We do not read short story writer Richard Connell very much anymore, except for his constantly anthologized “The Most Dangerous Game.” Years after the Joel McCrea-Irving Pichel adaptation, exploitation filmmakers keep “paying homage.” The latest is not the greatest, but midnight movie fans have certainly seen worse than Christopher Denham’s Preservation, which screens during the 2014 Tribeca Film Festival.
For reasons that escape us, Mike Neary has organized a nostalgic hunting trip with his neglected (and secretly pregnant) wife Wit and his surly brother Sean, who has just been discharged from the military under mysterious circumstances. He seems a little tense. His disposition will not improve when their gear is stolen. Wisely, brother Mike chose an abandoned state park for sentimental reasons, so with their cell phones gone, the three will be totally on their own.
Frankly, the first two acts rather try a viewers’ patience. Here is a survival tip: if a gang of psycho hunters are stalking you, give them that extra whack if you ever get the drop on one of them. Instead, the Nearys are constantly letting them pop back up, with dire consequences.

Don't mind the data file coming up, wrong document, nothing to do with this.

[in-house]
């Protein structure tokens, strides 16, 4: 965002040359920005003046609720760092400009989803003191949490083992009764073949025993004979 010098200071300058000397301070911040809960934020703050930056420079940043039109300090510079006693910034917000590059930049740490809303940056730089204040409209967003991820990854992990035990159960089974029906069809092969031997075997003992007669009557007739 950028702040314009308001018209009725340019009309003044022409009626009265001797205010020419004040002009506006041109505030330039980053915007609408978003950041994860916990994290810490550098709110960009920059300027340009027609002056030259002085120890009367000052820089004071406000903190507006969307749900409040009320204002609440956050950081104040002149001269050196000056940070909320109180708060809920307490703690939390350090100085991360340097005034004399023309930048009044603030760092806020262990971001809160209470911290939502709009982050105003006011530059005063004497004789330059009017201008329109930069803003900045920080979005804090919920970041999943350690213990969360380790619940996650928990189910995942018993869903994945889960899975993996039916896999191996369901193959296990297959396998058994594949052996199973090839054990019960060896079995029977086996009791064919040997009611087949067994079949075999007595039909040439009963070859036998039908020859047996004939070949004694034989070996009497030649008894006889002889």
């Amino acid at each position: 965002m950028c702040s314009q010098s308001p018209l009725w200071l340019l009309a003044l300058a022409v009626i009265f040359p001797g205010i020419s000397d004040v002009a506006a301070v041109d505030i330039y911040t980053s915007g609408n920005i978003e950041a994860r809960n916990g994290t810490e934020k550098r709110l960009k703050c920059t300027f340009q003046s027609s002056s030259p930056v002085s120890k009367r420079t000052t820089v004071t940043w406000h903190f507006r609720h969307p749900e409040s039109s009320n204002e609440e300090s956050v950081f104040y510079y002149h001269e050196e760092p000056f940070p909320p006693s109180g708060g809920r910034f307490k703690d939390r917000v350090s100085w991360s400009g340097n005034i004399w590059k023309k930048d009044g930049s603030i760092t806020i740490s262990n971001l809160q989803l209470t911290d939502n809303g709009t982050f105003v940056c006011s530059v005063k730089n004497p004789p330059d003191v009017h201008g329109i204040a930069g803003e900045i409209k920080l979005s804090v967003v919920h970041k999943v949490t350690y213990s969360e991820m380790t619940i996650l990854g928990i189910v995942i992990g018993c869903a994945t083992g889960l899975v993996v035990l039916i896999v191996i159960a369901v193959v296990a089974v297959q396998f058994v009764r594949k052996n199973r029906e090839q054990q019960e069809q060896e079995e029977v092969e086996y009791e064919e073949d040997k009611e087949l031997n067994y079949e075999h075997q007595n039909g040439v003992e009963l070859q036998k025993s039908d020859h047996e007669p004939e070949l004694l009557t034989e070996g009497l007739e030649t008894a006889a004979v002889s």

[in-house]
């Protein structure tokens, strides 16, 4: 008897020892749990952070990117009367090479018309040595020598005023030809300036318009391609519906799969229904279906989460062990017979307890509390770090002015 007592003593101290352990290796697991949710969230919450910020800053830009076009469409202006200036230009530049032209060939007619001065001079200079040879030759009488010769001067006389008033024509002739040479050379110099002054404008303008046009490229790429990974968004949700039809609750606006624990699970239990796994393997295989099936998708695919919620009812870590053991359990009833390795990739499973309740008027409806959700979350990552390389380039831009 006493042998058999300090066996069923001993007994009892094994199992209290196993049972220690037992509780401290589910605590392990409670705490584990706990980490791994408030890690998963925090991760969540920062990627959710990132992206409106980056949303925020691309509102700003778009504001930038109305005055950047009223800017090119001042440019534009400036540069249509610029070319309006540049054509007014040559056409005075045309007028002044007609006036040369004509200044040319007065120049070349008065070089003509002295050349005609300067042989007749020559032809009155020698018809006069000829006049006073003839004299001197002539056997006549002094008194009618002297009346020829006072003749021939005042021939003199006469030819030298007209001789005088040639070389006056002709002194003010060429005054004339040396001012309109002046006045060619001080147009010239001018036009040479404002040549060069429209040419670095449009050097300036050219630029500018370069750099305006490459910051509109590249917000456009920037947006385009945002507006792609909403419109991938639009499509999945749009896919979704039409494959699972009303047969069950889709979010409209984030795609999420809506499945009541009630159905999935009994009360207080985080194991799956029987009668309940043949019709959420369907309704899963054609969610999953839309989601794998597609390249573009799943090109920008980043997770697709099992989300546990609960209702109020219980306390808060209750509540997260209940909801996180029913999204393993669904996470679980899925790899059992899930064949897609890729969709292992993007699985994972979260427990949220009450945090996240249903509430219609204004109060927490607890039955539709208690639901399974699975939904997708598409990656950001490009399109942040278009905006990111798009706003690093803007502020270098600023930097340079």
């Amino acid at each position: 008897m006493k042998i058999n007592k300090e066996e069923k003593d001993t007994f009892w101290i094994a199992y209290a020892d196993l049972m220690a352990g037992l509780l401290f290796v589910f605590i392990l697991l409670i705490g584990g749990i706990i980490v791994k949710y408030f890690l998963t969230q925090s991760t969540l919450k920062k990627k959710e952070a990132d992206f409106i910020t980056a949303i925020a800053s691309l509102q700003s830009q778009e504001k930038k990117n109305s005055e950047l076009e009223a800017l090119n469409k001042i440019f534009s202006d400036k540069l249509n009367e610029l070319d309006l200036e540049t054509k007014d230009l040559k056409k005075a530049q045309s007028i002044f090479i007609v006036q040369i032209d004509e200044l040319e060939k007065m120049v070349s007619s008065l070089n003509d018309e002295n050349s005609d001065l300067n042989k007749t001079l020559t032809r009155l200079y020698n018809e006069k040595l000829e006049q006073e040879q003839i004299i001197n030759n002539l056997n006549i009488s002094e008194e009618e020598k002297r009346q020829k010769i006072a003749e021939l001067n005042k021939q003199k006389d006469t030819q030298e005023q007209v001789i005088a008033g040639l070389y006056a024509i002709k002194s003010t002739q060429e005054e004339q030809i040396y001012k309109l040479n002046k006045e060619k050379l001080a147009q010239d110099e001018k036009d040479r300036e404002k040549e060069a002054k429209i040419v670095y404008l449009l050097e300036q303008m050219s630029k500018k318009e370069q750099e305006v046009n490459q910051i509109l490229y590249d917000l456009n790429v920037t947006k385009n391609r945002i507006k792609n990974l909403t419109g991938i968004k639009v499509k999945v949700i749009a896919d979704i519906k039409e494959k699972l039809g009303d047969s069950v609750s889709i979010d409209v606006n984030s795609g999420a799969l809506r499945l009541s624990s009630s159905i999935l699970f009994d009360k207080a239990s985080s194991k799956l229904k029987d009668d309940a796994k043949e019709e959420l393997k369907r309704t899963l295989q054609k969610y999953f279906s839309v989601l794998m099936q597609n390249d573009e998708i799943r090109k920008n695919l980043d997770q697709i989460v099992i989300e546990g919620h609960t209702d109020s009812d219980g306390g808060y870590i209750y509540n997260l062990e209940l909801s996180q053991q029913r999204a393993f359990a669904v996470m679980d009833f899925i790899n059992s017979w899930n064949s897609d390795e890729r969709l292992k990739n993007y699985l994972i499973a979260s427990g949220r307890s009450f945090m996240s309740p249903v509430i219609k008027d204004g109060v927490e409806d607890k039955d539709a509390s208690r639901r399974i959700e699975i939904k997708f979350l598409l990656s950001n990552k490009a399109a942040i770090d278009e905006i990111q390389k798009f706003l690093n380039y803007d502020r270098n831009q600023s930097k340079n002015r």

However, when the hunted finally becomes the proper hunter, Preservation starts to deliver the sort of sleazy vicarious payback we went in looking for. For a good portion of the film, the hunters have no villainous personality because of the admittedly creepy masks they wear. Yet, when we finally come to understand who they are, it is rather unsettling, offering an unexpected commentary on our increasingly desensitized nature.
Wrenn Schmidt is pretty convincing as the reluctant action heroine, while Pablo Schreiber (Liev’s half-brother) nicely skirts the line between intense and kind of crazy as Sean Neary. In contrast, Aaron Staton seems rather pale vanilla in comparison.